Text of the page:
The rest of the cast in the stories I read for this round were all very familiar, too.  A slightly wiser, just a bit older friend who serves as a sort-of mentor figure to the narrator and a just-this-side-of-pixie girlfriend or girl friend to round things out.  I found myself longing for something new.

Enter Elizabeth Hardwick and her two stories “Yes and No” and “The Friendly Witness.” Written in the early 1950’s these are hardly new stories, but they are so full of plot, so full of different characters, the writing so full of language, that they feel kind of new.  Have we reached a point were rejecting a sparse economy of style in favor of language for the sake of language is new? Can we begin to enjoy wordiness again?

Ms. Hardwick may end up writing the same story again and again, I’ll find out eventually, but for now she is new, she is fun, she brings reading back to enjoying language for itself even if it doesn’t really add much to the characters or the story and even if what she is saying could be said in fewer words.  Why settle for five words when fifty will do?  Take this paragraph from “The Friendly Witness”:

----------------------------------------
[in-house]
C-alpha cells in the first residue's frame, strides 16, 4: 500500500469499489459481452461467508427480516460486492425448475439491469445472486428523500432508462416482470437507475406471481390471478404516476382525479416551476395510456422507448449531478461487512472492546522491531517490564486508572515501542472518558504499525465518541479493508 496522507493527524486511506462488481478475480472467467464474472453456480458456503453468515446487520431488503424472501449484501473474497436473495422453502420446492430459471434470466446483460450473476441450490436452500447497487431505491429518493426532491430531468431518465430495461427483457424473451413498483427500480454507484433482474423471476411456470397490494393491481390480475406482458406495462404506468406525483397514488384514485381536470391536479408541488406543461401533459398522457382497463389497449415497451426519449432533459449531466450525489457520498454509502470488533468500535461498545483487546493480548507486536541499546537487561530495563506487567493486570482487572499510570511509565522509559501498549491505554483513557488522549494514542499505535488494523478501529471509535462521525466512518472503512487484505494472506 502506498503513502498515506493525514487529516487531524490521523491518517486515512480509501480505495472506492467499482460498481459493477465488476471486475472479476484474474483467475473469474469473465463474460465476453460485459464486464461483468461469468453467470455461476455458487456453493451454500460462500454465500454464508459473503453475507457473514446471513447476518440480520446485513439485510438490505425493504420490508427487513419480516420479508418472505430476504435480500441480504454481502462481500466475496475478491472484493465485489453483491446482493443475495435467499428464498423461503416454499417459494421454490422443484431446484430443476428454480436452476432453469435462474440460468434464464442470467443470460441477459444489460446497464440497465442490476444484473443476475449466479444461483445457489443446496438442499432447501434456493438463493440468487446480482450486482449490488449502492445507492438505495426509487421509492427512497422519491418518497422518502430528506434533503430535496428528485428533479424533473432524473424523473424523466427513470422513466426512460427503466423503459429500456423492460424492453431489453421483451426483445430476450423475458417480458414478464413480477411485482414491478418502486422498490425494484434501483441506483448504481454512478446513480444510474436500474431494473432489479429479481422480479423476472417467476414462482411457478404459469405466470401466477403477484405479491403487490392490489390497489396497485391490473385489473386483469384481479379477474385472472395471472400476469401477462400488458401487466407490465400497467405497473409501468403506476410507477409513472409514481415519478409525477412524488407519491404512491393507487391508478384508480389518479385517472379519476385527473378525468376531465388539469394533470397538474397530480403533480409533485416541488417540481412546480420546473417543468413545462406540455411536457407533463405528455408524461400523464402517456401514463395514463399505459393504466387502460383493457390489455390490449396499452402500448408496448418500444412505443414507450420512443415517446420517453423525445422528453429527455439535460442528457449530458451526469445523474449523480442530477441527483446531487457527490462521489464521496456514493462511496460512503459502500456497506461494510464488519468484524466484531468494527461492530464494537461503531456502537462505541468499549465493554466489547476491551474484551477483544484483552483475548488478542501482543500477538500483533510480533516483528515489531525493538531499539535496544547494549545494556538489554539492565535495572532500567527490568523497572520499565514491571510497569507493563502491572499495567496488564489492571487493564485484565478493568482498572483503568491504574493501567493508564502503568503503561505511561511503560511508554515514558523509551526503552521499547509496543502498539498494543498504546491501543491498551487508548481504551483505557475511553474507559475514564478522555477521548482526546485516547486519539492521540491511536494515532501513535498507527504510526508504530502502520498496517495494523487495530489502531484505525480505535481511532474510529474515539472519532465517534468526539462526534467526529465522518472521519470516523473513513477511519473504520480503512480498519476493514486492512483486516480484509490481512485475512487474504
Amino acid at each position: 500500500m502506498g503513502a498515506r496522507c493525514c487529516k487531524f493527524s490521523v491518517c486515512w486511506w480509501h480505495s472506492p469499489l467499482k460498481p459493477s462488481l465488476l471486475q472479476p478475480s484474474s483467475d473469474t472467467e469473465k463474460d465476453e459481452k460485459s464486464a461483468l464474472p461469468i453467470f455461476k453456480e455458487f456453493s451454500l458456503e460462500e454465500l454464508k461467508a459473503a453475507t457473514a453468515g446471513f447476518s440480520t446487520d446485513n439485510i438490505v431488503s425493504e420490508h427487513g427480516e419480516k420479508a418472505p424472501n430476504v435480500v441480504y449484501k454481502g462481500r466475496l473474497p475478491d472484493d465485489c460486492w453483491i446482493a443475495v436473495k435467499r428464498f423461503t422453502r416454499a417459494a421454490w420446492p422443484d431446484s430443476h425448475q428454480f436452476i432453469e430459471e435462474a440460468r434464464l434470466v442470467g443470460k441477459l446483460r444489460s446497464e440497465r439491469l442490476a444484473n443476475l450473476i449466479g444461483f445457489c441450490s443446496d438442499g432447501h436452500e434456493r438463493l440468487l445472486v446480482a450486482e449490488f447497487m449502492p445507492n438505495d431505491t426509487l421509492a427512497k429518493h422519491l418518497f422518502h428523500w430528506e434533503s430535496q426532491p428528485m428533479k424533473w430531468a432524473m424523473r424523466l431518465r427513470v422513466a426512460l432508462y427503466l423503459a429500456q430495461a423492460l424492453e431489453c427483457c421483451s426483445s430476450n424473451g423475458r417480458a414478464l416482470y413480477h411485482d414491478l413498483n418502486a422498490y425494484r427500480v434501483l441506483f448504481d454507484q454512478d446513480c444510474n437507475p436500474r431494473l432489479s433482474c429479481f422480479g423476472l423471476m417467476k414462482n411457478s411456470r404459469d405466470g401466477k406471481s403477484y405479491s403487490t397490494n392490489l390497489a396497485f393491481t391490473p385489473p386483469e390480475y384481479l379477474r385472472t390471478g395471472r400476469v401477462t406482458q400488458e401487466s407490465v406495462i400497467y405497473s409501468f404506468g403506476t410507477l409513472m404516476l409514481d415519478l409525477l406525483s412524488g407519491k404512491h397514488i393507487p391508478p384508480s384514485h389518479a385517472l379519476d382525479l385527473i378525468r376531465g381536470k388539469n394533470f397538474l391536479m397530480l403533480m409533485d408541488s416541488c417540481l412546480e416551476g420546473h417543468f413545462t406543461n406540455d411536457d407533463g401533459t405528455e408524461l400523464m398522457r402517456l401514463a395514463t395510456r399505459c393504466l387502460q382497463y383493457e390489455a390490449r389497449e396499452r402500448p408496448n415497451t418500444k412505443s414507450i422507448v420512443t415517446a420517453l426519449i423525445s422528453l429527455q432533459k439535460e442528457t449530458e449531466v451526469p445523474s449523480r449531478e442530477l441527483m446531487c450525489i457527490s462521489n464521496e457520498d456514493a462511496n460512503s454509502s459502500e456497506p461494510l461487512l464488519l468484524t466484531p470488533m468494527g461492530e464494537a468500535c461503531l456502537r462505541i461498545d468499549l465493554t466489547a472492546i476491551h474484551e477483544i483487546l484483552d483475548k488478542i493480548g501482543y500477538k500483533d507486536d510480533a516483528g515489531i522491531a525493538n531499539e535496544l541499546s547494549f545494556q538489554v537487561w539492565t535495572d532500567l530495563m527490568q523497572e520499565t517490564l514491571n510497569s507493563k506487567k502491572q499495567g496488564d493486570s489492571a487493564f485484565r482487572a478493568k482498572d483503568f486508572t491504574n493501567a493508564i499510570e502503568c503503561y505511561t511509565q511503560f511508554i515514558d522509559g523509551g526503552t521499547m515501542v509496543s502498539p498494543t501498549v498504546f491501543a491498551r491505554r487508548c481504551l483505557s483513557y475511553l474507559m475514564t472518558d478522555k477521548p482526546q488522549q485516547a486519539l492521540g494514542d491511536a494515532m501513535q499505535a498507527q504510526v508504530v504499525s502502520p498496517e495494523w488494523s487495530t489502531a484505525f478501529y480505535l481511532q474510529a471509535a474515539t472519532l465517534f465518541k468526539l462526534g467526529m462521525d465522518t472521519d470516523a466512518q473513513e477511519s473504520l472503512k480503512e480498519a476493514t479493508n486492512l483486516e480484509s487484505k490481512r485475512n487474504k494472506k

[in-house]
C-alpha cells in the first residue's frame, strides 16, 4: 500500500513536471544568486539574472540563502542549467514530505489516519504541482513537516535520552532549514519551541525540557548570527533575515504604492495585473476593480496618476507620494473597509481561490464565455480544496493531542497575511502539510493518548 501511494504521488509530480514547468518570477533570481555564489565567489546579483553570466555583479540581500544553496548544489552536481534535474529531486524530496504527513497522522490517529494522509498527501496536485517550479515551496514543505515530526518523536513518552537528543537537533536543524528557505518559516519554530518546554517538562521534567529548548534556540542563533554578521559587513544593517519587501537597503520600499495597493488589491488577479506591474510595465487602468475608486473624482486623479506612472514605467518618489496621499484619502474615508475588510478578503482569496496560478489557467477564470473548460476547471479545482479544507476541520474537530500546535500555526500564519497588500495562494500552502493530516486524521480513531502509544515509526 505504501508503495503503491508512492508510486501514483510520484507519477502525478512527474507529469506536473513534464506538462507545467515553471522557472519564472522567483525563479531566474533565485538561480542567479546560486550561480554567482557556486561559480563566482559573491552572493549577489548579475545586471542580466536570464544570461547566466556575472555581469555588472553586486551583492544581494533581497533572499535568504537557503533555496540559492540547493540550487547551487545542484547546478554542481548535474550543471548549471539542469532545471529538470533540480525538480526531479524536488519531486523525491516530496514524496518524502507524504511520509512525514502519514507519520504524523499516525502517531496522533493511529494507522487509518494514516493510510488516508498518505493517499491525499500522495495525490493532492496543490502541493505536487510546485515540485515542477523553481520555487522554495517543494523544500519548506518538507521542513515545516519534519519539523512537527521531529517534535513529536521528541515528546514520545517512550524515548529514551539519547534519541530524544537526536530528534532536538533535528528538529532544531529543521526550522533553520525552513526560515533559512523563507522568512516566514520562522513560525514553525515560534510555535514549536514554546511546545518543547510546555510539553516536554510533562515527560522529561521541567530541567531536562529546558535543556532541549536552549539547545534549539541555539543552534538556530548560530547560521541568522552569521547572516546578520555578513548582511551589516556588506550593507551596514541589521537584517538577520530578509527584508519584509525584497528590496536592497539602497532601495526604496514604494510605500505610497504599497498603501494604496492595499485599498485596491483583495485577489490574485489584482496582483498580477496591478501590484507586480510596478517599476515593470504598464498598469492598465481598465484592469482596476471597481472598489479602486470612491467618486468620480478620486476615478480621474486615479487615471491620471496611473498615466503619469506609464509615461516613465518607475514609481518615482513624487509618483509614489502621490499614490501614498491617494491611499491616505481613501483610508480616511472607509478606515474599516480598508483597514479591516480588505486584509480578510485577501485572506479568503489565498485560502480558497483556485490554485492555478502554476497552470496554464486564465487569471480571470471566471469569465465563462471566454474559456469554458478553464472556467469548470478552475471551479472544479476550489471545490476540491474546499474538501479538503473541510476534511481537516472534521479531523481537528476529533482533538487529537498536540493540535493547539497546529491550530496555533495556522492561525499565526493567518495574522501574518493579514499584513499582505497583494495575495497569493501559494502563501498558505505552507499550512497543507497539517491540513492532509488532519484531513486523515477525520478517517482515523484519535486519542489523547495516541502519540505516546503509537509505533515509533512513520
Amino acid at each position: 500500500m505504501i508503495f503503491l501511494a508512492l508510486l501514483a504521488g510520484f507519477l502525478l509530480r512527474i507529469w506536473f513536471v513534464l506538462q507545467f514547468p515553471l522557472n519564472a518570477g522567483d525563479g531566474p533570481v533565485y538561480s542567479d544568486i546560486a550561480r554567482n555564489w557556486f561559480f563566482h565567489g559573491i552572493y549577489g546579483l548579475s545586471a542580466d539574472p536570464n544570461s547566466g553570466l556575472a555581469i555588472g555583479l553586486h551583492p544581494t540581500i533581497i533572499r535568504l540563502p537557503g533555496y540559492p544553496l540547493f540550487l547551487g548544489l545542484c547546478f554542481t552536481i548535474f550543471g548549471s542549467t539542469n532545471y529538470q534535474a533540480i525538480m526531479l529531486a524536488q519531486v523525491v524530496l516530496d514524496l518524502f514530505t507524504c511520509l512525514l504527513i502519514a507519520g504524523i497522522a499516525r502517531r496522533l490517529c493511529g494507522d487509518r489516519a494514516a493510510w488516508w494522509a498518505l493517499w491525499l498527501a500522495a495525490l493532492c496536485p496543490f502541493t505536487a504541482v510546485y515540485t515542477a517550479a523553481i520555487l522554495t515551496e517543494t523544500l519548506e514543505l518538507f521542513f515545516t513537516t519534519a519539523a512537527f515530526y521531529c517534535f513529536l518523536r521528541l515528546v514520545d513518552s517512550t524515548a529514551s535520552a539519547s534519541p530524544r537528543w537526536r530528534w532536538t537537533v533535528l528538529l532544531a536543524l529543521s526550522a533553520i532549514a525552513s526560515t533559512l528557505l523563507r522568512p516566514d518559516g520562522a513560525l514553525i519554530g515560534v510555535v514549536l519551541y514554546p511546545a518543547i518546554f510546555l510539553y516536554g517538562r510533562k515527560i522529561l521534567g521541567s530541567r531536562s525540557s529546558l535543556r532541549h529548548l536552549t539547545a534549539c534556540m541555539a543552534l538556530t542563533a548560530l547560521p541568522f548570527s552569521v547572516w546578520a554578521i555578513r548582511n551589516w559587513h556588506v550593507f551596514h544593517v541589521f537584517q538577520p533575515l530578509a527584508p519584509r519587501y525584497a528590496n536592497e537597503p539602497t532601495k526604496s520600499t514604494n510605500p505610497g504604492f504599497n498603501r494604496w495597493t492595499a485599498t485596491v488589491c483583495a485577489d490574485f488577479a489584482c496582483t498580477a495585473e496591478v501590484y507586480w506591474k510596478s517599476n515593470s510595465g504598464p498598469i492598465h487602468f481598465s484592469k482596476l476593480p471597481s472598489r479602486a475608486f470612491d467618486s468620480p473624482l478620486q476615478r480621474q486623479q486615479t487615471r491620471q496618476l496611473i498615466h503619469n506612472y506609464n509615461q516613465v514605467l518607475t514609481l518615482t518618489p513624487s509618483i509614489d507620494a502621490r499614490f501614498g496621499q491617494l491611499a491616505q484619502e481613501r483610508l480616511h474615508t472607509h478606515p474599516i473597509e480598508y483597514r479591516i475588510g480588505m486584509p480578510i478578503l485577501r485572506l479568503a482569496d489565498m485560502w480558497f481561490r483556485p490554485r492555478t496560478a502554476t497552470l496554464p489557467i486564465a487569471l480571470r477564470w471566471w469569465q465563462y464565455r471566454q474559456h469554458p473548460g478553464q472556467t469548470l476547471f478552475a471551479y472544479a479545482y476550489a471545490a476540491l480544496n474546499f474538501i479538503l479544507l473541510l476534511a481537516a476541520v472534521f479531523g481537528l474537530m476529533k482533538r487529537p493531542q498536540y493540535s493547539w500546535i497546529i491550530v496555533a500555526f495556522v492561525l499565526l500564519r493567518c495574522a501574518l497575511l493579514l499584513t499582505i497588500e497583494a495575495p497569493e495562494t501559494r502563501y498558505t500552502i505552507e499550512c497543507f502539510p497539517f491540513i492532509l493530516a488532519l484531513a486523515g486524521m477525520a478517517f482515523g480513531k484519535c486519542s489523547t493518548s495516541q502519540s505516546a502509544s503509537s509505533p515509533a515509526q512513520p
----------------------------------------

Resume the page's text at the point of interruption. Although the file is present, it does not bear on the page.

It was not long after the gift and Susie’s first letter from school that the evangelicals in town forgot their doctrinal disputes in favor of a common, earthly aim, which was to close Charlie Bowman’s club.  These righteous people, with the first approach of an early winter, seemed to feel a new crusading energy, as though they had to fling off the lethargy of a summer that had been abominably hot and enervating, even in a spiritual way, because their little white frame churches, uncarpeted, brutally lightled by the plainest, latitudinarian, unshaded bulbs, and the drowsy motions of palm leaf fans, aroused an inwardness for which they reproached themselves when the heat disappeared. With a unifying cyclonic energy, they burst in upon the Mayor, several weeks before the accusation of fraud, and startled him considerably, for he was busy with another project very dear to his heart, the reading of Sandburg’s Lincoln. Putting aside his books, he cast a lively friendly eye upon the man and woman who did the talking, the others backing them up for the pews, so to speak, with rapid affirmative nods. “Looky here, it’s a shame!” the woman said, and the Mayor lowered his eyes.  Without any adornment or cosmetic, she was, nevertheless, strikingly garish. The Mayor turned to the milky-faced man, bleached possibly by many repentances, and thought, “Well, he’s found a way to get outside himself!” The man, as if sensing the Mayor’s infinite capacity of diversion, thrust his milky countenance across the desk and said hoarsely, “Are you hearing me right!”